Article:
And this was August, a year ago. And then she said, "But, Senator McCain, I want you to do everything -- promise me one thing, that you'll do everything in your power to make sure that my son's death was not in vain."

That means that that mission succeeds, just like those young people who re-enlisted in Baghdad, just like the mother I met at the airport the other day whose son was killed. And they all say to me that we don't want defeat.
Chris Matthews of "Hardball" commented on this
I thought John McCain made a terrible point tonight. He said if someone dies in battle, someone serving their country because they were ordered to do something in battle, out on a particular mission, you don‘t pick your missions, you don‘t pick your wars. When someone dies for their country they have done that, it‘s over. They have served their country. They are patriotic. They deserve forever to be remembered and honored. It‘s not a question of what happens later in that war or whether that battle was still going (ph) or not, or whether you should continue to fight.

By the definition John McCain gave us tonight, and it was a heinous definition, we must continue every war we every start. Every time we suffer a casualty, we must support that war indefinitely to achieve the initial objective set by general who may well be wrong. I think that‘s a very hard argument to make morally, to suggest that war must never end. It suggests that every war that‘s begun must continue indefinitely until it achieves the political or the military objectives set in the initial context. Context changed, sometimes wars have to end.

The Korean War ended. It was not dishonorable for General Eisenhower to come to Korea and end the war in 1953 that had begun in 1950, ending a war without final victory. There‘s nothing wrong with that, nothing dishonorable about it.

I leave it with a great video with Virginia Veterans explaining why they support Barack Obama.
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Monday, October 6, 2008

Israelis for Obama

McCain and Palin have signaled their intention to go despicably negative. They are playing the "association" game where they try and instill fear in voters. Their latest attack pathetically attempts to link Obama to William Ayers, a mild mannered professor at the University of Chicago.

They happened to serve on the same education reform board, but because Ayers once belonged to a radical domestic terrorist group in the 60's, a time when Obama was only 8 years old, they are trying to link Obama to a terrorist. All this, despite the fact that the NY Times has reported on this, and have concluded there is no substance to any real relationship between Obama and Ayers.

They slyly try to emphasize that because Obama's middle name is "Hussein" that he is a terrorist in voter's mind. I would hope that voters are not that stupid, and that they can see through the lies and the dishonorable political gimmick that the McCain Campaign is running.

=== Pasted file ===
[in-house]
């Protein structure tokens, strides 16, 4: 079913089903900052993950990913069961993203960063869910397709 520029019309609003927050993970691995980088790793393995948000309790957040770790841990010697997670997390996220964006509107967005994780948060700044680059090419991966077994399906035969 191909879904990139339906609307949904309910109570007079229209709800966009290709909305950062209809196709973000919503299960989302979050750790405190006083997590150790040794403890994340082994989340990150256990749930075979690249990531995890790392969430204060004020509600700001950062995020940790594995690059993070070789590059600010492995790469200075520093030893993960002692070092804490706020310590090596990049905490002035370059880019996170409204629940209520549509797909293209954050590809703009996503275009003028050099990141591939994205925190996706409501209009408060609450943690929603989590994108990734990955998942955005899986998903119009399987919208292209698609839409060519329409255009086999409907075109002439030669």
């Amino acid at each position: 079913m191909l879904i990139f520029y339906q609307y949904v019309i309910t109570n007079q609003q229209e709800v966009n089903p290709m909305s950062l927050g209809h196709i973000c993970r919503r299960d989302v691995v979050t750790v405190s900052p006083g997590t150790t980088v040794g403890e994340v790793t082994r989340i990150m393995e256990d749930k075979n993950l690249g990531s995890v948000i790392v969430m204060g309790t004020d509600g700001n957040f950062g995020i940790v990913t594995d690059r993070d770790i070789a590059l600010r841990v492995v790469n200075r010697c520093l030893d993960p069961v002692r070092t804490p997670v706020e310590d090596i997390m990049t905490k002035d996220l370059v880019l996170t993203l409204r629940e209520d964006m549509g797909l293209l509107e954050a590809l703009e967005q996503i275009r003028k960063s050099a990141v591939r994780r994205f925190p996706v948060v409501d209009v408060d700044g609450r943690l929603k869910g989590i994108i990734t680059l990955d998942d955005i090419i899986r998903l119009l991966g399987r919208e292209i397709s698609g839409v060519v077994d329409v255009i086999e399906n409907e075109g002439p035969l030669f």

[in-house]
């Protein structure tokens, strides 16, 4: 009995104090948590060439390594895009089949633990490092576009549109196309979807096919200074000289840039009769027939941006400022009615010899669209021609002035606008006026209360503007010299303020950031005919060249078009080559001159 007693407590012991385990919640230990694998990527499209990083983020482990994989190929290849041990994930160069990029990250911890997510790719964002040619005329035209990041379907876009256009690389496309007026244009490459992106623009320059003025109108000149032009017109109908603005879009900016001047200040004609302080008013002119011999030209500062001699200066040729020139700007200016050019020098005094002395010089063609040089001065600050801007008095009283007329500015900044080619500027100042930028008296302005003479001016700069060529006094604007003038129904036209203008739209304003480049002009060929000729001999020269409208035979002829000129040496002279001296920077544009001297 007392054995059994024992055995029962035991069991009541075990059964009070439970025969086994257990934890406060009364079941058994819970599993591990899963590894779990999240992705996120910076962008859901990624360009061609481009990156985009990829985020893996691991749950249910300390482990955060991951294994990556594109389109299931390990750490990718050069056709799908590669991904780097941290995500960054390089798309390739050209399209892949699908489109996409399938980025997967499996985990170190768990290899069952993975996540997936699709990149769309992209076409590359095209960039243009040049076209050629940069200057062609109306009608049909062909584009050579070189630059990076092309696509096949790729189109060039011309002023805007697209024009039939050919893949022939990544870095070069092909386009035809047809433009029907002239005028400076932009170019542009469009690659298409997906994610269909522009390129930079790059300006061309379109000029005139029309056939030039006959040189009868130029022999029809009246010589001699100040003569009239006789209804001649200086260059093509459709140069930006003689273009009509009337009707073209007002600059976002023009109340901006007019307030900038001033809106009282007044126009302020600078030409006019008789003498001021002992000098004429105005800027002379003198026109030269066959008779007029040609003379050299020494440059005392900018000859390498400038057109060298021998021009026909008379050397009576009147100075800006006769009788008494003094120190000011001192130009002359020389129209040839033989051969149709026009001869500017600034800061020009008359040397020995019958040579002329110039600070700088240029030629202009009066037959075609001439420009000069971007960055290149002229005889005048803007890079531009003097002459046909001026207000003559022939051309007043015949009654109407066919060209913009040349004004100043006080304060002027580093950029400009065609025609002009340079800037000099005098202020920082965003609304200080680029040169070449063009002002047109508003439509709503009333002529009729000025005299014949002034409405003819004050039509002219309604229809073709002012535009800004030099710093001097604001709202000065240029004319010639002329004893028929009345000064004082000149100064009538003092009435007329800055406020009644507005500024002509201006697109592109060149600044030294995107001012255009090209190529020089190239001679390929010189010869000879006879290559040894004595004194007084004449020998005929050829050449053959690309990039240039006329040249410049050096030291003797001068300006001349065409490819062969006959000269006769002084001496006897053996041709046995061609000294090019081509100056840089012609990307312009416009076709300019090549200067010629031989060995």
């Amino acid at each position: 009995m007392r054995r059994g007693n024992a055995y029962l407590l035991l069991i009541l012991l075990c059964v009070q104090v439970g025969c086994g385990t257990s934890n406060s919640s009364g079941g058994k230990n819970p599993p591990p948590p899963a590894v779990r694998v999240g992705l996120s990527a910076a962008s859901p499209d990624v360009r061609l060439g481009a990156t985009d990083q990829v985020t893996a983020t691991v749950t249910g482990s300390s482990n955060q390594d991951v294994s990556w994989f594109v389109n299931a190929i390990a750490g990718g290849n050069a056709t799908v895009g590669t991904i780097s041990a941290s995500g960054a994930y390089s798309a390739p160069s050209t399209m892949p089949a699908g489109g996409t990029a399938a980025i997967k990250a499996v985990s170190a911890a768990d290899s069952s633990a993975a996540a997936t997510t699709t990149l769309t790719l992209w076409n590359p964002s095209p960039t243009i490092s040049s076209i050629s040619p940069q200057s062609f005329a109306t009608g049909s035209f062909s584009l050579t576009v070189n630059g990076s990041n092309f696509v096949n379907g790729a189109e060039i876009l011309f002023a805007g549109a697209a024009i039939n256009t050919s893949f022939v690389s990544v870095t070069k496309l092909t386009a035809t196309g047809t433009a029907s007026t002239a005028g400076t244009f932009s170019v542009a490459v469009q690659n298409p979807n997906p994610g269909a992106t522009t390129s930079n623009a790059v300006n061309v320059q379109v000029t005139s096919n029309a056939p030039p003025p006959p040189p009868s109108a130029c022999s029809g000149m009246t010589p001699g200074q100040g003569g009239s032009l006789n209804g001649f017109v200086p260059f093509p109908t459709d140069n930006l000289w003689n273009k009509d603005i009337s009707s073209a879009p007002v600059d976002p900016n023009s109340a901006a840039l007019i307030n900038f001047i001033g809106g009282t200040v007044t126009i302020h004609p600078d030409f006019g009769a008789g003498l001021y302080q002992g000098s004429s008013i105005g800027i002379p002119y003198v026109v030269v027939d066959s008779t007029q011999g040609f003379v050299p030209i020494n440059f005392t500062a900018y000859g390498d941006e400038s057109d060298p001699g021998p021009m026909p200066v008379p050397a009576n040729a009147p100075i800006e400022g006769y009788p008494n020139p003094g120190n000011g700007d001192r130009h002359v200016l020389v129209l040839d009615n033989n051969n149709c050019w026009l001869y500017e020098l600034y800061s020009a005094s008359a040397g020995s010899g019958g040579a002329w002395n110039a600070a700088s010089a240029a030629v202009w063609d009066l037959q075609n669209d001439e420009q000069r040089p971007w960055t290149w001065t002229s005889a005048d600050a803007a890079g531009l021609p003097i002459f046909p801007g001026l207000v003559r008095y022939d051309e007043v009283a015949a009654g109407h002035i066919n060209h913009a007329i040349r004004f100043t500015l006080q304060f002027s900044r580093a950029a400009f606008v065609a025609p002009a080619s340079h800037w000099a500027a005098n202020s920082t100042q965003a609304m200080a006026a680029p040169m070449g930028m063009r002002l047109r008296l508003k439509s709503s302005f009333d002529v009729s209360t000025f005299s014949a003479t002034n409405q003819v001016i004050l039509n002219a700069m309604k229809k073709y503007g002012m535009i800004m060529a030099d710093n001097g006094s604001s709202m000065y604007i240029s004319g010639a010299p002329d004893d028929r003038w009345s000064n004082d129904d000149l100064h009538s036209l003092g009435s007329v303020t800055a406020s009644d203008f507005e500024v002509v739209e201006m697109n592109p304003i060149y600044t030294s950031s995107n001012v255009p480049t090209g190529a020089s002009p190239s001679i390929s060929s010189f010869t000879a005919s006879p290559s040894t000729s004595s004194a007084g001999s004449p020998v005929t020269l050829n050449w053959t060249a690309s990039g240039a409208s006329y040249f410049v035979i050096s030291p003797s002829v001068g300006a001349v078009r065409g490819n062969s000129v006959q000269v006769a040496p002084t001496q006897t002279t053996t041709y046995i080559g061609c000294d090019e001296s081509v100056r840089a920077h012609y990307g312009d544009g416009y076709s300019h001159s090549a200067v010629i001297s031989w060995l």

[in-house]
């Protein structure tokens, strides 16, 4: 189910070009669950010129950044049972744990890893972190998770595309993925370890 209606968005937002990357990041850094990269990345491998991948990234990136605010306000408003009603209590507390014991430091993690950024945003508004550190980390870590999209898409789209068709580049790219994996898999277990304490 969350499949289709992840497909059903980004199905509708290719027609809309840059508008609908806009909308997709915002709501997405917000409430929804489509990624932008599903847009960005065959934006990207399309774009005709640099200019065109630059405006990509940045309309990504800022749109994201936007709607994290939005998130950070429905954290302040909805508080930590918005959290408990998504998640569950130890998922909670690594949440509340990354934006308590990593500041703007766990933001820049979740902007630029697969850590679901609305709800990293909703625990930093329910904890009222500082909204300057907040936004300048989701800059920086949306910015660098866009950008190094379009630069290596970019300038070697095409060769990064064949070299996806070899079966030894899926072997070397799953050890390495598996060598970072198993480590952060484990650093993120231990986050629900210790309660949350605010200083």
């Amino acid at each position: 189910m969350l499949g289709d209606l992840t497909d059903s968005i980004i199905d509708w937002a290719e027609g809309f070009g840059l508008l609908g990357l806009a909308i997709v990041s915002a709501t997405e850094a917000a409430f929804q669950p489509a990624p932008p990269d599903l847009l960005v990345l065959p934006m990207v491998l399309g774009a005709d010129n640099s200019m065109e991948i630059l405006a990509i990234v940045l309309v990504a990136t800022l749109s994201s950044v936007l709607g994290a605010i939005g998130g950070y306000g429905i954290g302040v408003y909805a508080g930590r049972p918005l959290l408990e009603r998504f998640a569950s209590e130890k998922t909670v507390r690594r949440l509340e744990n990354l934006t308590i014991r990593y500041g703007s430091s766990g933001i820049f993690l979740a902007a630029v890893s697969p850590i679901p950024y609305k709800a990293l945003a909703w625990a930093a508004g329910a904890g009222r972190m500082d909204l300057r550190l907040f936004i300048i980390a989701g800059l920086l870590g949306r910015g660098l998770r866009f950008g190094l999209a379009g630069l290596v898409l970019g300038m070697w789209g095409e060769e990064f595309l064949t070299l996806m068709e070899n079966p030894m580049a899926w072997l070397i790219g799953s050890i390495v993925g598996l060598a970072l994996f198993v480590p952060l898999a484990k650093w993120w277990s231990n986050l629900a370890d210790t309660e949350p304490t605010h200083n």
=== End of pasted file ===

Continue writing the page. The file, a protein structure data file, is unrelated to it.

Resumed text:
Of course to counter this negative and sleazy atmosphere coming from the McCain Campaign, I have to refer to this amazing video that again spreads the positive message that Obama's campaign has been able to spread. a message of hope and support from the people of Israel.

I can only hope this video is going viral in Florida!

It's clear that the Israelis see Obama as the best candidate and hope for America and the Middle East Peace Process.
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Sunday, October 5, 2008

Economists for Obama

America is worried about the ever deepening slide into a recession, and rightly so. So when it comes to the economy, which candidate do the experts feel will be better qualified to handle the crisis?

In "The Economist" magazine mailed 683 economists a questionnaire to get their opinions on the two candidates.
A total of 142 responded, of whom 46% identified themselves as Democrats, 10% as Republicans and 44% as neither. This skewed party breakdown may reflect academia’s Democratic tilt, or possibly Democrats’ greater propensity to respond. Still, even if we exclude respondents with a party identification, Mr Obama retains a strong edge—though the McCain campaign should be buoyed by the fact that 530 economists have signed a statement endorsing his plans.

The results regardless of party affiliation paints a startling picture.

“John McCain has professed disdain for ‘so-called economists’, and for some the feeling has become mutual,” says Erik Brynjolfsson, a professor at the Massachusetts Institute of Technology Sloan School of Management. “Obama’s team is mainstream and non-ideological but extremely talented.”

What was also an interesting observation was the opinion around George Bush's performance in handling the economy:

Either way, according to the economists, it would be difficult to do much worse than George Bush. The respondents give Mr Bush a dismal average of 1.7 on our five-point scale for his economic management. Eighty-two per cent thought Mr Bush’s record was bad or very bad; only 1% thought it was very good.

The Democrats were overwhelmingly negative, but nearly every respondent viewed Mr Bush’s record unfavourably. Half of Republican respondents thought Mr Bush deserves only a 2. “The minimum rating of one severely overestimates the quality of Bush’s economic policies,” says one non-aligned economist.